Efforts to rename placenames and terms with squaw in themEdit

The United States Board on Geographic Names currently does not ban the use of the word squaw in placenames (only two slurs are banned at the federal level).[26] Despite this, Indigenous activists have continued to work both locally and in more general educational efforts, to rename the locations across North America that contain the slur, as well as to eliminate the slur from the lexicon in general.[3][27]

  • The Squaw Rapids Dam on the Saskatchewan River was renamed the E.B. Campbell Dam in 1988.
  • The Montana Legislature created an advisory group in 1999 to replace the word squaw in local place names and required any replacement of a sign to bear the new name.[28]
  • The Maine Indian Tribal-State Commission and the Maine Legislature collaborated in 2000 to pass a law eliminating the words squaw and squa from all of the state's waterways, islands, and mountains. Some of those sites have been renamed with the word moose; others, in a nod to Wabanaki language-recovery efforts, are now being given new place-appropriate names in the Penobscot and Passamaquoddy languages.[29]
  • The American Ornithologists' Union changed the official American English name of the duck Clangula hyemalis from oldsquaw to the long-standing British name long-tailed duck, because of wildlife biologists' concerns about cooperation with Native Americans involved in conservation efforts, and for standardization.[30]
  • Squaw Peak in Phoenix, Arizona, was renamed Piestewa Peak in 2003 to honor the Iraq War casualty Pfc. Lori Piestewa, the first Native American woman to die in combat for the US.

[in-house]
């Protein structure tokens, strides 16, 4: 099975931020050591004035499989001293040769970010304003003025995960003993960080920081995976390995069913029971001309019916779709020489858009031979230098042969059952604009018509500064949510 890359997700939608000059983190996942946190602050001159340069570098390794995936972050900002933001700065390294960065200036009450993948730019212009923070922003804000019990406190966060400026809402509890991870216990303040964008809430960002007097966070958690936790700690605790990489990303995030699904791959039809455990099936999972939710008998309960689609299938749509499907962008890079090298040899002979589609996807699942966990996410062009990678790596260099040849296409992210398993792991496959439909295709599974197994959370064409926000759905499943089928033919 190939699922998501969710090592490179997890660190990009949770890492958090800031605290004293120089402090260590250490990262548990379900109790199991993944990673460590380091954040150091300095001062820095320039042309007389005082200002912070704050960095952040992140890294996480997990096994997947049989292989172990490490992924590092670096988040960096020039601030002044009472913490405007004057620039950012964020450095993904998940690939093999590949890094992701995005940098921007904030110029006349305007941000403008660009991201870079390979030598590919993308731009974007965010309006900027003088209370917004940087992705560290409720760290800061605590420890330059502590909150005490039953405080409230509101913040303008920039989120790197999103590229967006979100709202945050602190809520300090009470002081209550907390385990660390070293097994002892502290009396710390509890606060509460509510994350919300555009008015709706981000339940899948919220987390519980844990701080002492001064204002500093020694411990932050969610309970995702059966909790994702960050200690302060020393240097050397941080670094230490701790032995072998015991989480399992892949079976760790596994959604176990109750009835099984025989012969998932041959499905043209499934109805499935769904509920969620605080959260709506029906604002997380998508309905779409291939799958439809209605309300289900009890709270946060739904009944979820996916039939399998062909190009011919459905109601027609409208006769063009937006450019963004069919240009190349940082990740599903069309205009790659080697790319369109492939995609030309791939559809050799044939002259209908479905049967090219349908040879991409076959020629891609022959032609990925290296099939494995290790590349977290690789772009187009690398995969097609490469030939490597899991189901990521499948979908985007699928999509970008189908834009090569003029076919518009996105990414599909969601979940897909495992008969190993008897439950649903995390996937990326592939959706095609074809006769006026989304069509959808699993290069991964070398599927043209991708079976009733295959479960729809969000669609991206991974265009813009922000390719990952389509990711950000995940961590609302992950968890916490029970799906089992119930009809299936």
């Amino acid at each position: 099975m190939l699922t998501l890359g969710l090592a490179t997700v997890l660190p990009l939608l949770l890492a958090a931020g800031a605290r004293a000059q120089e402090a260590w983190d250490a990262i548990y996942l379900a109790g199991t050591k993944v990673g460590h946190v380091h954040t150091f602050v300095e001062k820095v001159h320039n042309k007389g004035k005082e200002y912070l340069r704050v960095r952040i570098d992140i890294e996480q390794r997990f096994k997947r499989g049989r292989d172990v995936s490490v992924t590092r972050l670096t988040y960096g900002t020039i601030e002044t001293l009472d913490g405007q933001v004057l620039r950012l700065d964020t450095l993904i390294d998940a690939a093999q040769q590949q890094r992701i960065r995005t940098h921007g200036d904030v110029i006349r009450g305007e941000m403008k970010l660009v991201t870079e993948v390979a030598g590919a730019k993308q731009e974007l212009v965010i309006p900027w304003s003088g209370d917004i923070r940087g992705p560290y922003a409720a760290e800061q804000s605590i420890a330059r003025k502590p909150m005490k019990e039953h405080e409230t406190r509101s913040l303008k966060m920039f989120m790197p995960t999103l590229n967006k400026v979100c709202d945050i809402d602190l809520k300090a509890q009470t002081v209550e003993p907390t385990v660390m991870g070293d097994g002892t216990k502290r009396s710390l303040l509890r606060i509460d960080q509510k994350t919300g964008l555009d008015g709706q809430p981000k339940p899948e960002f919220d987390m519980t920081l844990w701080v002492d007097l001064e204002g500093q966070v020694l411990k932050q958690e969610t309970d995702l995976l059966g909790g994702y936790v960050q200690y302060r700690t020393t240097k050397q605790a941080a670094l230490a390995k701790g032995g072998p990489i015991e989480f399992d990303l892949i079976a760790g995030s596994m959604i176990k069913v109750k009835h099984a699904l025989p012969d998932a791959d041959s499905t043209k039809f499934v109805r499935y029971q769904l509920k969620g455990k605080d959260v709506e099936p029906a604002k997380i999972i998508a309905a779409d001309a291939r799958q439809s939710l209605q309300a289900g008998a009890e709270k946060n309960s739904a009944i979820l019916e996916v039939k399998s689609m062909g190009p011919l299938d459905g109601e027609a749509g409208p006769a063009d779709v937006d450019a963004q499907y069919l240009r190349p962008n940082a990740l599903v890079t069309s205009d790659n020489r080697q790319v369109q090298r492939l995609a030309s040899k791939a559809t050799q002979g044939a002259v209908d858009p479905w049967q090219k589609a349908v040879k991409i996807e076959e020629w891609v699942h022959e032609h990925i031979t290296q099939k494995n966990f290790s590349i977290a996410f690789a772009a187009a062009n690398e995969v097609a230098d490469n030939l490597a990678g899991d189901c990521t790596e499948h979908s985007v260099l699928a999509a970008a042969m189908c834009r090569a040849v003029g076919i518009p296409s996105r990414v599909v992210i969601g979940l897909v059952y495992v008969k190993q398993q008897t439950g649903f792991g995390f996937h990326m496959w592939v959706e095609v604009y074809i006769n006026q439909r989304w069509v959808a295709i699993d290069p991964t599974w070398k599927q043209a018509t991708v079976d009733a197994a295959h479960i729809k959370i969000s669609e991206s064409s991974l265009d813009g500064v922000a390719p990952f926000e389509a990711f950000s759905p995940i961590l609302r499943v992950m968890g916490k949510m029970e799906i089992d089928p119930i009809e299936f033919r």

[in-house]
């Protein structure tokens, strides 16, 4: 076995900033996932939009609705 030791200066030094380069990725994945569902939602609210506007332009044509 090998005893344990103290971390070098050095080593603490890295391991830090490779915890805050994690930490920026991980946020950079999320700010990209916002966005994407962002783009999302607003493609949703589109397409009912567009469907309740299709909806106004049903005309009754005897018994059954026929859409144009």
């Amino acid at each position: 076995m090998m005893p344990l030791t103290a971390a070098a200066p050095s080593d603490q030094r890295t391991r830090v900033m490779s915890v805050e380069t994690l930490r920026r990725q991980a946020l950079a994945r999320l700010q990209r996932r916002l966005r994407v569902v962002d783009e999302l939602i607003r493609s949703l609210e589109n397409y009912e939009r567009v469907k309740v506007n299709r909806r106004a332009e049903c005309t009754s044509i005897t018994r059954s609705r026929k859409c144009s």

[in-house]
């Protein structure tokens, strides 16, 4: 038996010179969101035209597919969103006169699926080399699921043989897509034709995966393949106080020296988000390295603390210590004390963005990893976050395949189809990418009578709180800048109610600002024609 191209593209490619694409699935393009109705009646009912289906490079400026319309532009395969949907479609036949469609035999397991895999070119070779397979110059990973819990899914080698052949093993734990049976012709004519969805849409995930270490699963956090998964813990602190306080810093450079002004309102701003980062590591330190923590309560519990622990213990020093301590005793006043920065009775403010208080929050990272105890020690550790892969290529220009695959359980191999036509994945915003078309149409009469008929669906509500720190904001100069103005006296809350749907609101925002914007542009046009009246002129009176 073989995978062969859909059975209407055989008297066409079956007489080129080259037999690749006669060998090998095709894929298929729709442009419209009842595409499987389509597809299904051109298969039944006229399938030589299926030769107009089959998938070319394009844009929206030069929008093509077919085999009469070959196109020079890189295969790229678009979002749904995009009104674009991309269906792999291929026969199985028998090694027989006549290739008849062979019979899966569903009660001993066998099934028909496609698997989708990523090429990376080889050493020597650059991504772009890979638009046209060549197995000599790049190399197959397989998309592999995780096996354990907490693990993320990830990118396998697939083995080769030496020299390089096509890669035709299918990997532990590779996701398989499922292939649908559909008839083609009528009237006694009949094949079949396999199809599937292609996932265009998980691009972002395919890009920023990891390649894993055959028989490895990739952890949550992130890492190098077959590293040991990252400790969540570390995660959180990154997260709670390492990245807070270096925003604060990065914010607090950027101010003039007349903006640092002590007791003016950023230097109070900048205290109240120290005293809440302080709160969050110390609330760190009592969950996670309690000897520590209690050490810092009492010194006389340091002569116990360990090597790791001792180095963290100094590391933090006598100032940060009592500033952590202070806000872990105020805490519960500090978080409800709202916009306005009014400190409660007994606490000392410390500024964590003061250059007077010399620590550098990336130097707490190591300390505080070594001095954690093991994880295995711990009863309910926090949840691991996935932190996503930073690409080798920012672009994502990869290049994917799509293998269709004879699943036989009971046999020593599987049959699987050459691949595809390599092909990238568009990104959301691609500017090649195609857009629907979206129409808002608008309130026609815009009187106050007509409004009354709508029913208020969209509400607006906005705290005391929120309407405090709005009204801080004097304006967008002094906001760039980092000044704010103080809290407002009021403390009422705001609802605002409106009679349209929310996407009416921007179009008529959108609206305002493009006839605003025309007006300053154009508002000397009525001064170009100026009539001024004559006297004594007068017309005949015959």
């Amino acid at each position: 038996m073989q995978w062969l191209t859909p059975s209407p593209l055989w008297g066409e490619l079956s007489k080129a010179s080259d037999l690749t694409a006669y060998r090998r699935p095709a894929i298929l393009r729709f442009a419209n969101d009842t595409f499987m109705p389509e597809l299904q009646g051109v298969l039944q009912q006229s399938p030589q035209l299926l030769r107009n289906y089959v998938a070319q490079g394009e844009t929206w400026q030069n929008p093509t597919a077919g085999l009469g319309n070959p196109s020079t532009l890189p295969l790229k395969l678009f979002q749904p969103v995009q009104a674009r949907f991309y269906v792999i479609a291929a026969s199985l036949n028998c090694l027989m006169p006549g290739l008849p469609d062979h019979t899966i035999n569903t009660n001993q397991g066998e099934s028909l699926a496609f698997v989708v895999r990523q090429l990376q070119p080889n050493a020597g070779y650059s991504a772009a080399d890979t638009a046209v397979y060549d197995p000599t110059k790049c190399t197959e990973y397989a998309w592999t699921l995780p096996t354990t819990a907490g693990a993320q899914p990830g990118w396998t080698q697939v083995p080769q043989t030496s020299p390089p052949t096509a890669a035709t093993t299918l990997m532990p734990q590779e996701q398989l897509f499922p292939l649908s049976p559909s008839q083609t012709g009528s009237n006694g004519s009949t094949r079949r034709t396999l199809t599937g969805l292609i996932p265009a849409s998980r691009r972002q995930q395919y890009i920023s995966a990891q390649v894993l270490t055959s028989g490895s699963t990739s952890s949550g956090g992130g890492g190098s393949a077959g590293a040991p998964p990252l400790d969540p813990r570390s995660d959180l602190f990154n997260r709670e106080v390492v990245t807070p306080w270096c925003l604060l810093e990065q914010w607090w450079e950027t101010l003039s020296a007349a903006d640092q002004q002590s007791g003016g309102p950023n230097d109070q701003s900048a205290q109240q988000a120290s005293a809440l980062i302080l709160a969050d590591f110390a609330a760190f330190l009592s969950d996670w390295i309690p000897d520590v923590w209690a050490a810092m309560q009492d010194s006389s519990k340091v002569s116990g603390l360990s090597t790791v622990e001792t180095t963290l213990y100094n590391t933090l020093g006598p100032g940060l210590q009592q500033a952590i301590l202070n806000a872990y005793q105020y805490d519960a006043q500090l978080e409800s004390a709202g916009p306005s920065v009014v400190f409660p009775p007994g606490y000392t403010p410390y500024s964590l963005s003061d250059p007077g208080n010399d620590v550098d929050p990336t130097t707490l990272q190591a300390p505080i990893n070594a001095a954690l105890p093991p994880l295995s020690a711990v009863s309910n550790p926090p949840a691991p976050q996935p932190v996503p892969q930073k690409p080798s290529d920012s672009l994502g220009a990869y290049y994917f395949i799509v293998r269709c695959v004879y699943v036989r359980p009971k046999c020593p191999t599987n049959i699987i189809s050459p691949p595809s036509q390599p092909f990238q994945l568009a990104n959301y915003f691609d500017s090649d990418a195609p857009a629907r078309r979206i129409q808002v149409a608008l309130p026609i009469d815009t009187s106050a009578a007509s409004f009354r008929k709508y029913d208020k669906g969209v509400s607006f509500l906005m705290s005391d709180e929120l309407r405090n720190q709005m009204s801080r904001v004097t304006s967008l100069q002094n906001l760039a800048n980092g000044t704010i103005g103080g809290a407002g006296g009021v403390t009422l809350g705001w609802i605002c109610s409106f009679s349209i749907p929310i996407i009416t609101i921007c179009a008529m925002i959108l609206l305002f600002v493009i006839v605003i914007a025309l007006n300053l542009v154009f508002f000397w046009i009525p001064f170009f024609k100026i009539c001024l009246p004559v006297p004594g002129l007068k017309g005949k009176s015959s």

• Members of Coeur d'Alene Tribe in Idaho called for the removal of the word squaw from the names of 13 locations in that state in October 2006. Many tribal members reportedly believe the "woman's genitals" etymology.[31]
  • The British Columbian portion of a tributary of the Tatshenshini River was officially renamed Dollis Creek by the BC Geographical Names Office on January 15, 2008.[32] The name Squaw Creek had been previously rescinded on December 8, 2000.
  • The State Office of Historic Preservation updated the name of a California Historical Landmark formerly called Squaw Rock in 2011. The landmark, located between Hopland and Cloverdale in the Russian River canyon, was renamed Frog Woman Rock as a way to honor the cultural heritage of the Pomo peoples of this region.
  • After being petitioned by members of the Seneca Nation of New York, the Buffalo Common Council voted in 2015 to change the name of the island formerly called Squaw Island to Unity Island (Deyowenoguhdoh in the Seneca language).[4]
  • An application was made to the Nova Scotia Geographic Information Service in late 2016 to rename Squaw Island, Cape Negro, Cape Negro Island and Negro Harbour in Shelburne County.[33]
  • Citing the derogatory nature of the word squaw, the U.S. Fish and Wildlife Service renamed the Squaw Creek National Wildlife Refuge in Missouri to Loess Bluffs National Wildlife Refuge in 2017.
  • The city of Provo, Utah, announced in October 2017 that it would be working alongside a local citizens' initiative to consider renaming Squaw Peak, though final authority for placenames rests with state and federal officials.[34]
  • Squaw Ridge in Sierra Nevada was formally renamed Hungalelti Ridge in September 2018, after a proposal by the Washoe Tribe of Nevada and California.[35]
  • Saskatchewan's Killsquaw Lake — the site of a 19th century massacre of a group of Cree women — was renamed Kikiskitotawânawak Iskêwak on November 20, 2018. The new name means "we honour the women" in Cree. The renaming effort was led by Indigenous lawyer Kellie Wuttunee in consultation with Cree elders and community leaders. "To properly respect and honour First Nations women, we can no longer have degrading geographic names in Saskatchewan. ... Even if unintentional, the previous name was harmful. By changing the name, we are giving a voice to the ones who are silenced," said Wuttunee, who has worked on missing and murdered Indigenous women cases. "Names are powerful. They inform our identity."[36]